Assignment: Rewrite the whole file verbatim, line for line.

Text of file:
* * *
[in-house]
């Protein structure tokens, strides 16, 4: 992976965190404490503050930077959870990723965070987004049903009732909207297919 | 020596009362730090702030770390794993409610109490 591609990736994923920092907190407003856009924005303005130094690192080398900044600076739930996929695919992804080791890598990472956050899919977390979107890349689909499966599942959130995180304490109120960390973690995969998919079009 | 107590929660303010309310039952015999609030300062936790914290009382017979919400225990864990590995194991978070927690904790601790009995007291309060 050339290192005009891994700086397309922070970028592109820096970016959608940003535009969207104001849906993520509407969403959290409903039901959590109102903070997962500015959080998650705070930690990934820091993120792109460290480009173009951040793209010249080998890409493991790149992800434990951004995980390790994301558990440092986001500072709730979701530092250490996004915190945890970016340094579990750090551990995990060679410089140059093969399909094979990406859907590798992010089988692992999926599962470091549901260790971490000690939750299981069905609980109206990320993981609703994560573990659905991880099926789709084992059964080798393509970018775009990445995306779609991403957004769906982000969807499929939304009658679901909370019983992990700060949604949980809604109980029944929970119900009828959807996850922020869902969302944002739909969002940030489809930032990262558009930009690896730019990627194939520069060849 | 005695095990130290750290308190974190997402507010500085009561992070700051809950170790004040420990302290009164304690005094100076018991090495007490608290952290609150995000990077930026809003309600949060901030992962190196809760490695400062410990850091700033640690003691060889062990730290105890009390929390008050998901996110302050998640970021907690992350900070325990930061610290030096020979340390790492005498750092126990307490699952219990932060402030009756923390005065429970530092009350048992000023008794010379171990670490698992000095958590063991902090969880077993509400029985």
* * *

[in-house]
């Protein structure tokens, strides 16, 4: 992976965190404490503050930077959870990723965070987004049903009732909207297919 | 020596009362730090702030770390794993409610109490 591609990736994923920092907190407003856009924005303005130094690192080398900044600076739930996929695919992804080791890598990472956050899919977390979107890349689909499966599942959130995180304490109120960390973690995969998919079009 | 107590929660303010309310039952015999609030300062936790914290009382017979919400225990864990590995194991978070927690904790601790009995007291309060 050339290192005009891994700086397309922070970028592109820096970016959608940003535009969207104001849906993520509407969403959290409903039901959590109102903070997962500015959080998650705070930690990934820091993120792109460290480009173009951040793209010249080998890409493991790149992800434990951004995980390790994301558990440092986001500072709730979701530092250490996004915190945890970016340094579990750090551990995990060679410089140059093969399909094979990406859907590798992010089988692992999926599962470091549901260790971490000690939750299981069905609980109206990320993981609703994560573990659905991880099926789709084992059964080798393509970018775009990445995306779609991403957004769906982000969807499929939304009658679901909370019983992990700060949604949980809604109980029944929970119900009828959807996850922020869902969302944002739909969002940030489809930032990262558009930009690896730019990627194939520069060849 | 005695095990130290750290308190974190997402507010500085009561992070700051809950170790004040420990302290009164304690005094100076018991090495007490608290952290609150995000990077930026809003309600949060901030992962190196809760490695400062410990850091700033640690003691060889062990730290105890009390929390008050998901996110302050998640970021907690992350900070325990930061610290030096020979340390790492005498750092126990307490699952219990932060402030009756923390005065429970530092009350048992000023008794010379171990670490698992000095958590063991902090969880077993509400029985």